I am for the square deal. But when I say am for the square deal, I mean not merely that I stand for fair play under the present rules of the game, but that I stand for having those rules changed so as to work for a more substantial equality of opportunity and of reward for equally good service.Theodore Roosevelt, The New Nationalism, August 31, 1910
If the protests over George Floyd’s death and racial inequity are to mean anything, they must result in concrete and measurable improvements in the lives of disadvantaged communities. As corporate leaders try to virtue-signal their way past these changes, globalist elites are coming up with convenient excuses to avoid them such as this CNN article. It disingenuously states that, since the world’s population will peak before the end of the century, America needs to continue its relaxed immigration policies. It glosses over the fact that the population will continue to increase for the remainder of this century and so will drive more cheap immigrant workers here in the foreseeable future. It essentially accepts high economic inequality as a cost of a strong economy. At best, this is another example of Wall Street’s short-term thinking and, at worst, simply a way to continue exploiting the current system for personal profit.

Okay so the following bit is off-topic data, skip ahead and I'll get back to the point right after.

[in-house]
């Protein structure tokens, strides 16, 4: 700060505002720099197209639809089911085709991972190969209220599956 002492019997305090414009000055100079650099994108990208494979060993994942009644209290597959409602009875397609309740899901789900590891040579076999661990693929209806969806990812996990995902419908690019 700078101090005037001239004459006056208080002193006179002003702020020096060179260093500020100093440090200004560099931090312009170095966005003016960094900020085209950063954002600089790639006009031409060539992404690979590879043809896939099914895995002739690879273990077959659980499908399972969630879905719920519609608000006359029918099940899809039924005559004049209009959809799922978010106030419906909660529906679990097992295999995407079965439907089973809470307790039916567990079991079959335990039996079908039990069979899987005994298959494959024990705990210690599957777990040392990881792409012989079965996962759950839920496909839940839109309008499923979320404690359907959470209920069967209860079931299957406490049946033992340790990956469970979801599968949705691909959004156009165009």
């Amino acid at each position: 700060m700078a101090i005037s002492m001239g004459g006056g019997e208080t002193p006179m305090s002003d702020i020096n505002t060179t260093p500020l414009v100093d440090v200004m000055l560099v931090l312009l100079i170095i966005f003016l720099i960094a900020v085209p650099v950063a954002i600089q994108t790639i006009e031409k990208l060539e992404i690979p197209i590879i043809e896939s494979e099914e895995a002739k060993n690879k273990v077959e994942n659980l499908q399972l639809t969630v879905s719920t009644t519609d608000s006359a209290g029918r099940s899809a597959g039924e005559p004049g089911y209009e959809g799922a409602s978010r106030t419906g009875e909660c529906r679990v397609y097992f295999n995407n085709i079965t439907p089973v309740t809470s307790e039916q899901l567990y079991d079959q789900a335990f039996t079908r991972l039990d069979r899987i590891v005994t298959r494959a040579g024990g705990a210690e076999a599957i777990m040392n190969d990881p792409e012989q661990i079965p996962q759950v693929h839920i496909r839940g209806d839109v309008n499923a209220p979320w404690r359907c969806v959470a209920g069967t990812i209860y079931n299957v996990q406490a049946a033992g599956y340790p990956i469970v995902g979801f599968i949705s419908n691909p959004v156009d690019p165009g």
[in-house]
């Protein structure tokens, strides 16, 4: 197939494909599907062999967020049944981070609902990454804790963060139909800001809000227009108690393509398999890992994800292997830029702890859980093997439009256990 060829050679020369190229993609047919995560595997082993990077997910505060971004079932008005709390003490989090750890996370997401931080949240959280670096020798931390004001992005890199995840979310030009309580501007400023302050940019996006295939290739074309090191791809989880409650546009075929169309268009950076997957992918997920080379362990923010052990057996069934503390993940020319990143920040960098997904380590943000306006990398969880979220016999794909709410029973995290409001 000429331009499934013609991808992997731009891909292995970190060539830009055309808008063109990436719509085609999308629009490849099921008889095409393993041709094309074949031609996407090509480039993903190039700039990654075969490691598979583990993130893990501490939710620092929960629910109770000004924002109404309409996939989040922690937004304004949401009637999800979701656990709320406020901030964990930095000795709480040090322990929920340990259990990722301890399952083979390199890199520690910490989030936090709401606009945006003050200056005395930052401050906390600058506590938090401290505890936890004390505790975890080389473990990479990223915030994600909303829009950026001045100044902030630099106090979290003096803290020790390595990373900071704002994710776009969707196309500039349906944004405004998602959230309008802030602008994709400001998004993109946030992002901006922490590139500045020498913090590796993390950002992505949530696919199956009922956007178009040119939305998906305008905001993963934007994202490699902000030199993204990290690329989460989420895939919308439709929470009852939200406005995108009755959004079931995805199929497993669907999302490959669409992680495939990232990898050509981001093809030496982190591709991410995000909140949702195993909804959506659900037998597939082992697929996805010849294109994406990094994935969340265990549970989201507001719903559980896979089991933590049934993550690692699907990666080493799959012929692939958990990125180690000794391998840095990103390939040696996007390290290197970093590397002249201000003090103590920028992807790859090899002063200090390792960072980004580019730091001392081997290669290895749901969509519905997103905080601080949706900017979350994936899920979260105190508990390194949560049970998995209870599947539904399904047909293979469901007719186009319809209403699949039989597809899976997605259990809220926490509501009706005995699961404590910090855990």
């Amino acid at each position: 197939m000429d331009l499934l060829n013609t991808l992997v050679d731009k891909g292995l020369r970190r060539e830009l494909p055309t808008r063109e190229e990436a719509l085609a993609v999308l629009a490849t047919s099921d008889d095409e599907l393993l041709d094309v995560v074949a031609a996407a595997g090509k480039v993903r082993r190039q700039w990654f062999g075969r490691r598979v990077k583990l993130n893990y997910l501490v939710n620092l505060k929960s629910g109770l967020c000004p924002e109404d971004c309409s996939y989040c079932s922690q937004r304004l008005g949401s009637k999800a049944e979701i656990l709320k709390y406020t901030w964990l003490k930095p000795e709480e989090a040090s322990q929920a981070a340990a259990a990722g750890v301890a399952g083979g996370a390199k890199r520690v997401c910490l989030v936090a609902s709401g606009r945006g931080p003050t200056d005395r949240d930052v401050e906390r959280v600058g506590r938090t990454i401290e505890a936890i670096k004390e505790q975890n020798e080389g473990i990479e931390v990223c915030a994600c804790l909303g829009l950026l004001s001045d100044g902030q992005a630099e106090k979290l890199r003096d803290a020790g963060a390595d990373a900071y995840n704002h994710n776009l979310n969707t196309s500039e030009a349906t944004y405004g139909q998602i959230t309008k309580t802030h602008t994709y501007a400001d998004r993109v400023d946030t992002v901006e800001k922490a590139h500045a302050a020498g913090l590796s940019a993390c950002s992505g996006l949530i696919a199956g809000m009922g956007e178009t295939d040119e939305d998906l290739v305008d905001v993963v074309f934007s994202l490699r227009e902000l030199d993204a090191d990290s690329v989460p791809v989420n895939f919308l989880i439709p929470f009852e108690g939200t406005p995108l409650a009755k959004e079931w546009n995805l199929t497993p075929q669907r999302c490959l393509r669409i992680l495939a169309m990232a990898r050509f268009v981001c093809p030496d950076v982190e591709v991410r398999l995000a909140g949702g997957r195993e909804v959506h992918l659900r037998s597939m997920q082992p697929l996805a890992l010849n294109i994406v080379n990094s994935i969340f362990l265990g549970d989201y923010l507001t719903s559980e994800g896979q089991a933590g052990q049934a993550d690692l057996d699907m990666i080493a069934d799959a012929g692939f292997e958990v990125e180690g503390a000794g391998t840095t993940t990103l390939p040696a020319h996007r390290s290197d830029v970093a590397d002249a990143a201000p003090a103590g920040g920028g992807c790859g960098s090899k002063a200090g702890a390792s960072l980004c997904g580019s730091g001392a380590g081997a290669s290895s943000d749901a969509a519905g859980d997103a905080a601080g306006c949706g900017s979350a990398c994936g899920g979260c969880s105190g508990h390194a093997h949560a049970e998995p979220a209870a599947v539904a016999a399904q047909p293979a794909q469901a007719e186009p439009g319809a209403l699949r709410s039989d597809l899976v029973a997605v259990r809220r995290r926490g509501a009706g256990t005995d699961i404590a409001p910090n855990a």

A better way is highlighted in a CNBC interview of African-American investor Jim Reynolds highlighted in Alan Tonelson’s RealityChek weblog. See the July 12 entry on Alan’s blog for more. It points out that, if those companies stopped importing H1B visa technical workers and started developing and investing in students and workers here at home, they would create more opportunities for minority workers. Indeed, this would apply to all Americans, regardless of race, creed or color. Of course, this would require real money and effort from those companies, not just a well-worded press release.
Theodore Roosevelt knew that America could not be strong unless its people were strong and our people could not be strong unless they were given a “square deal” by our economy. It is a principle that is colorblind, and also a threat to the privileged few. Changing our current immigration system is a critical element to achieving it for the average American.